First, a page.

Sometimes it fun to think of collecting items that are a bit out of reach for most of us. The $1,000 bill is a perfect example. Most people have never handled a $1,000 bill due to its high value. Indeed, the $1,000 bill has ended…for now. The last series of bills issued in 1988 is currently being retired, and no plans are on the horizon for a new issue.
Even today $1,000 is a lot of money, but consider that before 1933 $1,000 could buy you over 48 ounces of gold….value today about $62,000 !!! So these were very valuable bills, and often used to trade money between banks, or for large transactions…not for going to the local convenience store.
The first $1,000 bill was issued in Canada in 1871. Each town (Ottawa, Montreal, Toronto, St. John, Halifax, Victoria, Winnipeg, & Charlottetown) had a separate note with the name on the back. Very few were printed, and none are known to have survived. We only have a few proofs as record of this issue.
Next, in 1911 Canada issued a wonderful looking bill with King George V in the centre. 34,000 examples were printed…almost all redeemed and destroyed. Only 2 are known to exist (only one outside a museum). Estimated value today…around $250,000.
In 1925 Canada again issued a lovely $1,000 bill with the portrait of Queen Mary in the centre. The portrait is very similar to the $5 1924 note (also rare). There are about 5 known examples….2 of these in museums. Figure about $100,000 if you are lucky enough to get offered one.
The extensive 1935 issue, the first by the newly formed bank of Canada is the next note issued. Here there are 2 varieties. One in English (66,500 printed), and a much rarer one in French (only 7,600 printed). It features Sir Wilfrid Laurier on the front, and an allegory of Security on the back with an artistic rendition of a female shielding her child. This note is rare, but obtainable. The English one in VF condition (some folds but still nice) will cost around $6,000, and the French in the same grade would be roughly double this price.
If you were reading last week, you will remember that the 1937 series also has a $1,000 note. It features a portrait of Sir Wilfid Laurier very similar to the 1935 series. The quantity printed however is was much lower, only 15,000. It is very scarce….but for some reason many of the notes that do come up for sale are in new condition…somebody must have saved a pile…expect to pay $6,000 for a nice used one, and over $12,000 for something brand new.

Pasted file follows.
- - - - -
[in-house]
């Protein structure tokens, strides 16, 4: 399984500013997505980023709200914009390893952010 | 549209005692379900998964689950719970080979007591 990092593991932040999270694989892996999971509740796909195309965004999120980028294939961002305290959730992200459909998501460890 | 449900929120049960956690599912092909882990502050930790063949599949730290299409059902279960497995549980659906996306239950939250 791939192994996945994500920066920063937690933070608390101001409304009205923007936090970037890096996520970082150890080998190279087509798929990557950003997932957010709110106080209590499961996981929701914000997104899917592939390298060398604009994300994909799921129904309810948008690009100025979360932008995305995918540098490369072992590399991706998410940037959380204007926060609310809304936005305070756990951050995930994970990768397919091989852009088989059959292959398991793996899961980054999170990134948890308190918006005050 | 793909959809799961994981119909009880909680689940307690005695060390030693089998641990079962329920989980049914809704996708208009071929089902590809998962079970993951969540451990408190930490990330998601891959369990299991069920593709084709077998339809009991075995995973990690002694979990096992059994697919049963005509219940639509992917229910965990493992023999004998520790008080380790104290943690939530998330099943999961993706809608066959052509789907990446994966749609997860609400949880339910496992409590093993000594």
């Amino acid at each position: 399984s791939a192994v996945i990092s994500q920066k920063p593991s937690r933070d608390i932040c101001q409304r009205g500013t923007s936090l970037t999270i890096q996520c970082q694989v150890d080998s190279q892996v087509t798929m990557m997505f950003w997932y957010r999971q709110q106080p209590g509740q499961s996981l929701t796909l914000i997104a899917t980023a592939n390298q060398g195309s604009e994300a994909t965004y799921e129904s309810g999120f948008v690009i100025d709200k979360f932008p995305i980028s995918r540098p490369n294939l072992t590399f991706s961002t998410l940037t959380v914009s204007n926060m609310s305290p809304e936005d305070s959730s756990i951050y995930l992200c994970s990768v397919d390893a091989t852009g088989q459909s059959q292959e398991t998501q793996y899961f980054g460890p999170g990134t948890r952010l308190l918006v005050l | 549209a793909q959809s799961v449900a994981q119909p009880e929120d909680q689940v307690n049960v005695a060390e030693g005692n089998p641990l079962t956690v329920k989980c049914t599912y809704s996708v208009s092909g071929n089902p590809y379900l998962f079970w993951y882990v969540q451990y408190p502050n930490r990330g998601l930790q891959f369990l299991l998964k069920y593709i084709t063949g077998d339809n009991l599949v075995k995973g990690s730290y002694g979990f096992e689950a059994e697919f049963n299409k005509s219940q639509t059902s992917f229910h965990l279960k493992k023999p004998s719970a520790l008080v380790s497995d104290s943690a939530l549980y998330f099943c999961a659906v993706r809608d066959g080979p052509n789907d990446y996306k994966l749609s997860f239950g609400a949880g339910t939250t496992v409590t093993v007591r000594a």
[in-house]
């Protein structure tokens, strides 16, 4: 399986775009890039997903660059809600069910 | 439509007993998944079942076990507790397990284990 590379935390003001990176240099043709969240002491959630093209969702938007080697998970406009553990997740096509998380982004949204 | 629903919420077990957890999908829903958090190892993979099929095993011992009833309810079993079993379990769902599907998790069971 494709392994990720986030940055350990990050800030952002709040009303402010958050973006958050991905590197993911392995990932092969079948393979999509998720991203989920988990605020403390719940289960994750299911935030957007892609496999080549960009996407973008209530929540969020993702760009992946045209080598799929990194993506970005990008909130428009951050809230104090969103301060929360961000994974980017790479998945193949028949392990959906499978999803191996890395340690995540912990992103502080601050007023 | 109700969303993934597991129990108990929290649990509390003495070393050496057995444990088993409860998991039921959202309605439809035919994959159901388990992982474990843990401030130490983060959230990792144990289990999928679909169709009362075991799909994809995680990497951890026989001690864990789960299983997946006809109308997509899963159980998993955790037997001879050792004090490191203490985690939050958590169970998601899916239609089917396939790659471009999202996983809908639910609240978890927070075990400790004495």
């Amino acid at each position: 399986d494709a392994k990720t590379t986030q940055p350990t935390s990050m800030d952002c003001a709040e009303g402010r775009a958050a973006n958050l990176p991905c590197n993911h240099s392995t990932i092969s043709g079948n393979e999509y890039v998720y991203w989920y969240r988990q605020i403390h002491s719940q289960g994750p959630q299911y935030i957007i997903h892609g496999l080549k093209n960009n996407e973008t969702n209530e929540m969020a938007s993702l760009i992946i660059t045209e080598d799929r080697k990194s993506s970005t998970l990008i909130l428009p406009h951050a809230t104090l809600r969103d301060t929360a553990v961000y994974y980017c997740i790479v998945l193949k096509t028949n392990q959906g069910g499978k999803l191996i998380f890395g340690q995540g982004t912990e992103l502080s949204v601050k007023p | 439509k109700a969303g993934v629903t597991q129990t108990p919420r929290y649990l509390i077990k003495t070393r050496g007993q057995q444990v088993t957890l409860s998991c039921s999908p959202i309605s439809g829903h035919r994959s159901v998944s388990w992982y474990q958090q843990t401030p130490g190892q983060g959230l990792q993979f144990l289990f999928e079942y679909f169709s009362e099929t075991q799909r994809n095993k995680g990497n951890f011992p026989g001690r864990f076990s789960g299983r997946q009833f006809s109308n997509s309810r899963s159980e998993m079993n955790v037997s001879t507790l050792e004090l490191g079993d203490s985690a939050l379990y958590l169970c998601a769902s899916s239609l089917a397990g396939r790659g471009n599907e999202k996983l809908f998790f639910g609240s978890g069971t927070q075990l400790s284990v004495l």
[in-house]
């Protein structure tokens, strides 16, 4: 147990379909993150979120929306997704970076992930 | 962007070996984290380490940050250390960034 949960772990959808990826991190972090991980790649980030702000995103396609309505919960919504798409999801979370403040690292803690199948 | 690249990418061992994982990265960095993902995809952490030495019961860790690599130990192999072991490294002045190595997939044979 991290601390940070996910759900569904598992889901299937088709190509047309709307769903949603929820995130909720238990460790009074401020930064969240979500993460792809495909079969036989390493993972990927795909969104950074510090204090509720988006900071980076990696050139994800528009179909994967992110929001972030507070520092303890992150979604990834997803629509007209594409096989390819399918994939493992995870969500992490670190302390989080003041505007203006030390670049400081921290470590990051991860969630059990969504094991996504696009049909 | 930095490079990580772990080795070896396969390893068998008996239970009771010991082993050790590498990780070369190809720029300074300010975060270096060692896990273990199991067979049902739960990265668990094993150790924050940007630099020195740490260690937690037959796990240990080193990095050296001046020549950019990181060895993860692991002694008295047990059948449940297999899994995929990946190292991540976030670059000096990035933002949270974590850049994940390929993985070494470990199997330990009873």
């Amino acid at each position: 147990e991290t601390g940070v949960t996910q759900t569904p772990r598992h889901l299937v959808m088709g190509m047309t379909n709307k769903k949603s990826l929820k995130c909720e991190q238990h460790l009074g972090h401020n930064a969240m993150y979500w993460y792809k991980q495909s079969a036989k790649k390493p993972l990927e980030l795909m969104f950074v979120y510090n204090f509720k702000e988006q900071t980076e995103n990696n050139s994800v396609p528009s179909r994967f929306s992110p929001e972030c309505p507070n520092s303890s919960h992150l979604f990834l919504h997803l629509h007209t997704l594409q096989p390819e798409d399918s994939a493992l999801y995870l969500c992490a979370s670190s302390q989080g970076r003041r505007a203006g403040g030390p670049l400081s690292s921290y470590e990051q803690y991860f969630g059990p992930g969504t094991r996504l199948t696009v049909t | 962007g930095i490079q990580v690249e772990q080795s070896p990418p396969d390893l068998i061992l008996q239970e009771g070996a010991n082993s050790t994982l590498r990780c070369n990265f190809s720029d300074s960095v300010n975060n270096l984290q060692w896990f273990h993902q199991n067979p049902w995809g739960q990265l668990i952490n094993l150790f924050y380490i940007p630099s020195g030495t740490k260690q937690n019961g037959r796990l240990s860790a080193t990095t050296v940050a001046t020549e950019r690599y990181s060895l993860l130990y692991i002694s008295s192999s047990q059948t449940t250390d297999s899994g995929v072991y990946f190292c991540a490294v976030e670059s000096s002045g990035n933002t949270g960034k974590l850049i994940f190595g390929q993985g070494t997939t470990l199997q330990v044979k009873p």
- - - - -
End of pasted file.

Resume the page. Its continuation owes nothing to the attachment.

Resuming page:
Our current Queen Elizabeth II is featured on the 1954 issue. This was a mass produced issue of $1,000 notes, and is the easiest to obtain. The notes were produced from 1954 until 1990…and over 2,000,000 were issued (over $2 billion dollars face value!). Many collectors want one of each signature variety. The very first signatures Coyne-Towers, also feature the popular Devils Face design in the queens hair. This note is scarce and even in used condition will sell for a multiple of the face value. The other signatures for the most part will be able to be had for roughly face value, plus some small extra amount for the dealer selling them.
Lastly, in 1988 as part of what we call the bird series of notes (all the notes from the late 1980`s had birds on the back) our last item to collect. Although they do carry the date 1988, in fact they were only issued starting in 1992, and were retired in 2000. During this short period over 6,000,000 notes were made available. My guess is that many of these have been returned to the bank of Canada by now, and destroyed. The most desirable variety of the 1988 series are the bills with the prefix. EKX, which are replacement notes, and do sell for a premium when in nice condition. The other notes, for the most part are pretty much still just $1,000.
So, there you go, a small focused collection of $1,000 bills would indeed be impressive to behold, and likely a lifetime (or more) of work to put together. If we added up all of the notes there would be only 7 basic types ($7,000 face value)…if you were the kind of person who needed one of every variety we could total 22 notes…and likely a collection that would cost more than half a million to put together.
Michael Joffre is owner of Carsley Whetstone & Company Inc. a firm that buys and sells rare coins and related collectables. He is always interested in buying older coin collections. CWC also carries a full line of books and collecting supplies, available in stock in their retail store. Michael can be reached at 514-289-9761, or at firstname.lastname@example.org. For more information please visit www.carsleys.com